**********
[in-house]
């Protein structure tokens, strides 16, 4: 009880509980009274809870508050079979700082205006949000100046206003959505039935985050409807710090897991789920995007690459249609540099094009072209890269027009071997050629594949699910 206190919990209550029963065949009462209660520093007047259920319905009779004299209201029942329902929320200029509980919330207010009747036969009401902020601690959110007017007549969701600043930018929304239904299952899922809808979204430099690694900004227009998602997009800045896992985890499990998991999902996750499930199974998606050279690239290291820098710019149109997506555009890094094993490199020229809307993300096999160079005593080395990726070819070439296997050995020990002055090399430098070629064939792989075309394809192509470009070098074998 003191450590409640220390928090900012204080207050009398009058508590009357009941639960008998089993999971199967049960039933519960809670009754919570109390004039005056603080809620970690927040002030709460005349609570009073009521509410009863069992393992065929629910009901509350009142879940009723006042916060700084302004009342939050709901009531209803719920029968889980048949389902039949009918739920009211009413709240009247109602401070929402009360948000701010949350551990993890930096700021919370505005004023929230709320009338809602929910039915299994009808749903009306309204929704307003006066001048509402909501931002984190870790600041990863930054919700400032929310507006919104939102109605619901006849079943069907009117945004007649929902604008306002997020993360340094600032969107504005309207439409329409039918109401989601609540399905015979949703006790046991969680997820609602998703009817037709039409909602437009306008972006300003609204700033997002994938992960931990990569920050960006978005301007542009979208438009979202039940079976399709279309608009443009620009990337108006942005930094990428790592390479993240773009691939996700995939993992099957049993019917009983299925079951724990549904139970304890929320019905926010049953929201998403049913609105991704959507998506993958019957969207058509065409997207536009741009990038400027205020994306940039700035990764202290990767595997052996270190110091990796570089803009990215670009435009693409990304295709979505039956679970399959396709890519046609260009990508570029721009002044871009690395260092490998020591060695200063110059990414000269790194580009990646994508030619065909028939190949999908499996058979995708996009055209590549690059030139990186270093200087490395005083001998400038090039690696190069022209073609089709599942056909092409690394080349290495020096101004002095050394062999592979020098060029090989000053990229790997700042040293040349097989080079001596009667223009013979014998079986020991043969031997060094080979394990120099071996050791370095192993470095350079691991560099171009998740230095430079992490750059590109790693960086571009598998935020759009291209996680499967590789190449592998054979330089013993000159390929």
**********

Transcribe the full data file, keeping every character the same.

[in-house]
């Protein structure tokens, strides 16, 4: 009880509980009274809870508050079979700082205006949000100046206003959505039935985050409807710090897991789920995007690459249609540099094009072209890269027009071997050629594949699910 206190919990209550029963065949009462209660520093007047259920319905009779004299209201029942329902929320200029509980919330207010009747036969009401902020601690959110007017007549969701600043930018929304239904299952899922809808979204430099690694900004227009998602997009800045896992985890499990998991999902996750499930199974998606050279690239290291820098710019149109997506555009890094094993490199020229809307993300096999160079005593080395990726070819070439296997050995020990002055090399430098070629064939792989075309394809192509470009070098074998 003191450590409640220390928090900012204080207050009398009058508590009357009941639960008998089993999971199967049960039933519960809670009754919570109390004039005056603080809620970690927040002030709460005349609570009073009521509410009863069992393992065929629910009901509350009142879940009723006042916060700084302004009342939050709901009531209803719920029968889980048949389902039949009918739920009211009413709240009247109602401070929402009360948000701010949350551990993890930096700021919370505005004023929230709320009338809602929910039915299994009808749903009306309204929704307003006066001048509402909501931002984190870790600041990863930054919700400032929310507006919104939102109605619901006849079943069907009117945004007649929902604008306002997020993360340094600032969107504005309207439409329409039918109401989601609540399905015979949703006790046991969680997820609602998703009817037709039409909602437009306008972006300003609204700033997002994938992960931990990569920050960006978005301007542009979208438009979202039940079976399709279309608009443009620009990337108006942005930094990428790592390479993240773009691939996700995939993992099957049993019917009983299925079951724990549904139970304890929320019905926010049953929201998403049913609105991704959507998506993958019957969207058509065409997207536009741009990038400027205020994306940039700035990764202290990767595997052996270190110091990796570089803009990215670009435009693409990304295709979505039956679970399959396709890519046609260009990508570029721009002044871009690395260092490998020591060695200063110059990414000269790194580009990646994508030619065909028939190949999908499996058979995708996009055209590549690059030139990186270093200087490395005083001998400038090039690696190069022209073609089709599942056909092409690394080349290495020096101004002095050394062999592979020098060029090989000053990229790997700042040293040349097989080079001596009667223009013979014998079986020991043969031997060094080979394990120099071996050791370095192993470095350079691991560099171009998740230095430079992490750059590109790693960086571009598998935020759009291209996680499967590789190449592998054979330089013993000159390929």